I'm going to go straight for the jugular today.
Let's talk about how the Green/Progressive movement and the Libertarian/Tea Party are born from the same pool of American cultural ferment.
Still with me? You may need to read that one again to make sure you caught what I wrote.
Yes, I did write what I meant. And I do so because the time has come to explain why these movements are far less divergent than contemporary political consensus believes - and how the convergence of these two forces will have significant implications for the political and cultural fabric of the country.
Before you dismiss me out of hand, take a moment to consider these two movements AS THEY ARE. The Libertarian movement, which is seeing a recapitulation within the broader Tea Party movement, and the Green movement, which is being increasingly incorporated into the more mainstream Progressive movement, are born out of a disillusionment with certain fundamental assumptions and points of consensus by the national culture about the whole sphere of shared life - economic, political, cultural. While both of the modern movements can trace their current incarnations to the tumult of the culture wars of the 60's and 70's - they represent a bifurcation in focus on the most pressing issues of concern (the Greens the environment on a global level, and the Libertarians the Constitution and the Federal system), as well as a significant contrast in the ideological lenses each uses to judge the world.
But there is much more there that is shared than is not - and it is a quirk of the lingering hatreds of the post-Vietnam era that have prevented these shared visions from becoming clearer. Both advocate for localized, democratic, transparent, lawfully-ordered society. Both embrace the ideals of personal responsibility and economic self-sufficiency. Both reject American militarism and empire-building. And they both are skeptical of modern American society, which they tend to view as dominated by corrupt, counter-productive government agencies in league with over-privileged corporate interests that preclude the effective exercise of the democratic process.
But these correlations have not been sufficient to overcome the points of dissonance between these two movements. The Libertarian/Tea Party generally rejects concerns about climate change and other global problems as part of a "globalist conspiracy", and highly undervalues the environmental crises that are pivotal to the concerns of Greens/Progressives. While the Greens tend to fear Libertarians as reactionary anarchists who reject collective action and seek to undermine the cause of social justice. Worse, there is a fundamental disconnect between the social values of Progressives and Tea Partiers that tends to rapidly hijack any sensible dialogue between the two groups. While social issues (gays, drugs, abortion, etc.) tend to be less of an issue between "true" Greens and "true" Libertarians, they represent minorities in the mainstream movements that have built up around them.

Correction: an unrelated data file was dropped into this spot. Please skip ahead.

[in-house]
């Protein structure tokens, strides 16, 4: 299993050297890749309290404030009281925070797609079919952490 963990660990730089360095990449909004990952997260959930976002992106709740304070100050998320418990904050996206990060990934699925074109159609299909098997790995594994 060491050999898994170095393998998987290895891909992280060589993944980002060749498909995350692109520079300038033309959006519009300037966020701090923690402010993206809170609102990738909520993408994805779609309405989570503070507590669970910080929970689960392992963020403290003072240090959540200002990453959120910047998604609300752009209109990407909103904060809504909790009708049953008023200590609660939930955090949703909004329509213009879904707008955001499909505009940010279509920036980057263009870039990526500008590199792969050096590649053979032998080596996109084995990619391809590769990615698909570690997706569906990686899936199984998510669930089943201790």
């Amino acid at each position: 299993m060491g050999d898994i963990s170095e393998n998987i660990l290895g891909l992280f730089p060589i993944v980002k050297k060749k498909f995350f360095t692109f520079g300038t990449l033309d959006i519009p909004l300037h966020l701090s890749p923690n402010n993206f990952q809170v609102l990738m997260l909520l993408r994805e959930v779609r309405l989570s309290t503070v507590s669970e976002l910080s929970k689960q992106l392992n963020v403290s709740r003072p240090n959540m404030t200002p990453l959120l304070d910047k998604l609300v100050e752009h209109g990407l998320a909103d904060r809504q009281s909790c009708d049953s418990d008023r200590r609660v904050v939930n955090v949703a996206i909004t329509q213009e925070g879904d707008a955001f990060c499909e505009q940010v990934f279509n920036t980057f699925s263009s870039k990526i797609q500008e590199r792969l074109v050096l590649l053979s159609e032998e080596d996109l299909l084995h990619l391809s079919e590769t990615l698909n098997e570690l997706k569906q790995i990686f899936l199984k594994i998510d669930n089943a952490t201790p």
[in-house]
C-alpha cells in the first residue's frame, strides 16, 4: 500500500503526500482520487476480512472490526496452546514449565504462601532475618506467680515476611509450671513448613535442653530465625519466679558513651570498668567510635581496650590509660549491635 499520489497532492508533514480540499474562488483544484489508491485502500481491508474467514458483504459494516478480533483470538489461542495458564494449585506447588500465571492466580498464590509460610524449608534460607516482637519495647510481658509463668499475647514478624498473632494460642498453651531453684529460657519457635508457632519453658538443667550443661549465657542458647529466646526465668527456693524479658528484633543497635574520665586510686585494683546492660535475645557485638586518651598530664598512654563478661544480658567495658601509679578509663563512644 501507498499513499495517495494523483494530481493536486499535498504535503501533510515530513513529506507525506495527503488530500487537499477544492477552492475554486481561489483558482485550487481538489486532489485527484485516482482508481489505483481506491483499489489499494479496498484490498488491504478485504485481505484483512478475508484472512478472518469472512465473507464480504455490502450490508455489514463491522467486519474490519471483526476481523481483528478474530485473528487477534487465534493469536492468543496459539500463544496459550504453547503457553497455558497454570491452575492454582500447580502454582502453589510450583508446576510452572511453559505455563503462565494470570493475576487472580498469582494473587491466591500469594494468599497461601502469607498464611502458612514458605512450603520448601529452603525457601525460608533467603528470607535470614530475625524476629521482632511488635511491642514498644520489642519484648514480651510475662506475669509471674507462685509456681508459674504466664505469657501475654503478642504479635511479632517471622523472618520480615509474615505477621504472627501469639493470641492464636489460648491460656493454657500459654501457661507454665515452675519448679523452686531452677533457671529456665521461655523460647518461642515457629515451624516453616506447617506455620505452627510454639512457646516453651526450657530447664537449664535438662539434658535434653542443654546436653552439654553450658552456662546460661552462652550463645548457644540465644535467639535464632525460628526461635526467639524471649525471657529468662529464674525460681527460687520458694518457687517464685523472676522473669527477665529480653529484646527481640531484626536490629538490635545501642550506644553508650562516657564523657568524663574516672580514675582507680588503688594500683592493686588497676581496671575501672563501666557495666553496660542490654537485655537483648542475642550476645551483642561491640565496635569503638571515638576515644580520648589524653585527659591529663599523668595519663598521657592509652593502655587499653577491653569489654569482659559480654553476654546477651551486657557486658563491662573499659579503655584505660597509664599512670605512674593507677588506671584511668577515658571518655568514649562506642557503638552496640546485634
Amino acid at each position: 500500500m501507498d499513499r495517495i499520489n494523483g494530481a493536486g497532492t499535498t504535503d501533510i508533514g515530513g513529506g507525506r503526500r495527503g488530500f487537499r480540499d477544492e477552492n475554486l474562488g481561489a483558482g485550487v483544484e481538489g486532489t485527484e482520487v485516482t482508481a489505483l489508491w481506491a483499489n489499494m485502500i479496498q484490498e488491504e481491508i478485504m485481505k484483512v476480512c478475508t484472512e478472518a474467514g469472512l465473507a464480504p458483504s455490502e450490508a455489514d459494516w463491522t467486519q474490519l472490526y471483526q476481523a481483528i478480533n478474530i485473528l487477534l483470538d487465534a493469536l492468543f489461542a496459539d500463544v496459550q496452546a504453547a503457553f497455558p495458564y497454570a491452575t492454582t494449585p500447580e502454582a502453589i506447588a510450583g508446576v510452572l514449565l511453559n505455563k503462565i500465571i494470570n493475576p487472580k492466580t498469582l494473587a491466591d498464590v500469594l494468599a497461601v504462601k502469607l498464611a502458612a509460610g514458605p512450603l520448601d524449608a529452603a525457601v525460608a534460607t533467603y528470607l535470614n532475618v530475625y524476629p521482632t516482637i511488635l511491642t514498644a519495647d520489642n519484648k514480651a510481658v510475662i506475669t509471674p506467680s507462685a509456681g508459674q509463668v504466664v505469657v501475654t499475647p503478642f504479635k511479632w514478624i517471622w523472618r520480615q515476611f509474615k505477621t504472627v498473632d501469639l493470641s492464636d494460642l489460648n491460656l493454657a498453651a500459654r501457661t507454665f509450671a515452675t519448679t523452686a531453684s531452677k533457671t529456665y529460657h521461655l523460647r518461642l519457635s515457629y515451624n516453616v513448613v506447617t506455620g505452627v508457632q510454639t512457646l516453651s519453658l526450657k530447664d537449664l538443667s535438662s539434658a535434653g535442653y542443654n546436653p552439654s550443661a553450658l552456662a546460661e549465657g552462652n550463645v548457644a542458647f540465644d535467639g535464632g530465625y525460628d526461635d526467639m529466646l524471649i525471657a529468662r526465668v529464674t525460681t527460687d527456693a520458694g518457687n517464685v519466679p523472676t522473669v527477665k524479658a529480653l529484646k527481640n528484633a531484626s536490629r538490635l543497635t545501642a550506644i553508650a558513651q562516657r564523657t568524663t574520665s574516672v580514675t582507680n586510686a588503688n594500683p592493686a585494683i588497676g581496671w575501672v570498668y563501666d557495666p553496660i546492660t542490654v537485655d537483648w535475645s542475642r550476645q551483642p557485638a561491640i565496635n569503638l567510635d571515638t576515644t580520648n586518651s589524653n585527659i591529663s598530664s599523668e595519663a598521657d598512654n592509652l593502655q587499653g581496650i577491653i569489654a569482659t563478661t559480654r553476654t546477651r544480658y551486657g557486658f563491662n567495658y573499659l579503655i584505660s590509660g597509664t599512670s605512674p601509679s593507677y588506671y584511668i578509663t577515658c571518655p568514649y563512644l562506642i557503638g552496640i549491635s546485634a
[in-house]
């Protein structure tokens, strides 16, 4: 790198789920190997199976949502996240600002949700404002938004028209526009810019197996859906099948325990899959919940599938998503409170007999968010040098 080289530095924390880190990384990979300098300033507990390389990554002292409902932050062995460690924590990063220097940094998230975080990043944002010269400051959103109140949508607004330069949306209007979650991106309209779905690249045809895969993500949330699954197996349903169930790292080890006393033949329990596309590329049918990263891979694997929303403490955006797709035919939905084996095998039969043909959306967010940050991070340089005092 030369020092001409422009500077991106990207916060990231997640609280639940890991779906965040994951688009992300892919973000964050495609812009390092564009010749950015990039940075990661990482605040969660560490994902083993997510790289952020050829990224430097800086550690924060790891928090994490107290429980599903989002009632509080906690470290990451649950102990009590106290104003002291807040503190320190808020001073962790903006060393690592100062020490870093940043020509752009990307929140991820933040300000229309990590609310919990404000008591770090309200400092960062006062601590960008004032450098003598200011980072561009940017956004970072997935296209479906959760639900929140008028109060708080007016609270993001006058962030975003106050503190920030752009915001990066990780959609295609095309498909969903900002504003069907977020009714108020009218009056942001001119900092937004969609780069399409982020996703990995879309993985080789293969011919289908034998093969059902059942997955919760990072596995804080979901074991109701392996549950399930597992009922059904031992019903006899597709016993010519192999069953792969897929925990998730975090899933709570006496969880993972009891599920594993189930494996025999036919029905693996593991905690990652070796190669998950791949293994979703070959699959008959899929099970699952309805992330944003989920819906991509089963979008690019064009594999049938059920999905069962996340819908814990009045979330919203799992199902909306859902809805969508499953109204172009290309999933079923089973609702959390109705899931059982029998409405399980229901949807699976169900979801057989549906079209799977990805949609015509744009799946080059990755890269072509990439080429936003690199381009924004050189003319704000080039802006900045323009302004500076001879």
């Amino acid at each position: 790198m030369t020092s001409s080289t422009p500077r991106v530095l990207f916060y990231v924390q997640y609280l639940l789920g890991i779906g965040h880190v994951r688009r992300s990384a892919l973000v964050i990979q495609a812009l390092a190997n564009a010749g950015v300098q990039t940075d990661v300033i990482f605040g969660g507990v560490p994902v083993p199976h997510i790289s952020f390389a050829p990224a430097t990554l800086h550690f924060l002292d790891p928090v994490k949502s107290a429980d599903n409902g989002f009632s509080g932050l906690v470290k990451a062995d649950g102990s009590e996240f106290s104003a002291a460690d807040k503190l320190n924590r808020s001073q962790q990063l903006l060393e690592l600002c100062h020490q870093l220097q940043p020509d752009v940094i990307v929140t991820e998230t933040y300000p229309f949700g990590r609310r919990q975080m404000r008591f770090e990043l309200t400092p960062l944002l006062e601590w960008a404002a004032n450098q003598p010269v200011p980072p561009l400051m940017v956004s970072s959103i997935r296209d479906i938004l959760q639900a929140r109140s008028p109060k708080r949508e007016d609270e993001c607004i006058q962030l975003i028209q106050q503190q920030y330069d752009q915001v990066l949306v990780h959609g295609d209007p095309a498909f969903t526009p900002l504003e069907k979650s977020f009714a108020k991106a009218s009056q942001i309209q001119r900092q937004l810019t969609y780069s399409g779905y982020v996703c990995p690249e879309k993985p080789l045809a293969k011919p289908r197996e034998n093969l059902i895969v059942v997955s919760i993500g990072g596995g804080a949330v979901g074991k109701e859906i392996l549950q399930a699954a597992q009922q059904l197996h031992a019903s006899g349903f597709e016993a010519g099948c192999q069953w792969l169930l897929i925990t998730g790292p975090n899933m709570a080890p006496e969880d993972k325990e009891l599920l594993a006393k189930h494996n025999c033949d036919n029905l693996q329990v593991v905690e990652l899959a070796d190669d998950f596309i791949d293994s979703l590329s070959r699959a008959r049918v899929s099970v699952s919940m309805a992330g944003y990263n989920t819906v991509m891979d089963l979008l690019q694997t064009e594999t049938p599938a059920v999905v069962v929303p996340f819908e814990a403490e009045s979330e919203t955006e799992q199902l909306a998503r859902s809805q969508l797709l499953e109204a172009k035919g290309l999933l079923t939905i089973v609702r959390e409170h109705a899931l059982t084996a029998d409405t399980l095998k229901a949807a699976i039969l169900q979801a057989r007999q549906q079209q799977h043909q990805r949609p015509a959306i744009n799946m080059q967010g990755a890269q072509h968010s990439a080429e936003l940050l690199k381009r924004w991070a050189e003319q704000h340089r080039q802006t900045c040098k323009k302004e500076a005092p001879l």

Should Libertarians change their perspectives on the dangers of ecological collapse, and Greens moderate their advocacy for centralized decision-making - we could very well see a significant convergence that would significantly challenge the status quo, both politically AND socially. And what may ironically spur the potential for such a turn of events is President Obama.
Having generated a significant surge in poltical participation by Progressives during his presidential campaign, his ascencion to the Oval Office essentially gave birth to the Tea Party movement. His Presidency has, by and large, managed to please no one but the mainstream political consensus seen as the crux of the problem by both movements. While he certainly has slowed or deferred the reckoning of the American Empire (due to its overreach and near-bankruptcy), there is no hard evidence of any significant structural reforms that change the status quo.
Obama is representative of what the American mainstream considers the best about itself: a meritocratic, color-blind, ethical, thoughtful, world traveling, patriotic almnus of Harvard Law. If the best of the best of the status quo is incapable of leveraging the reforms needed to pull the country out of its slow death spiral - who else can do the job?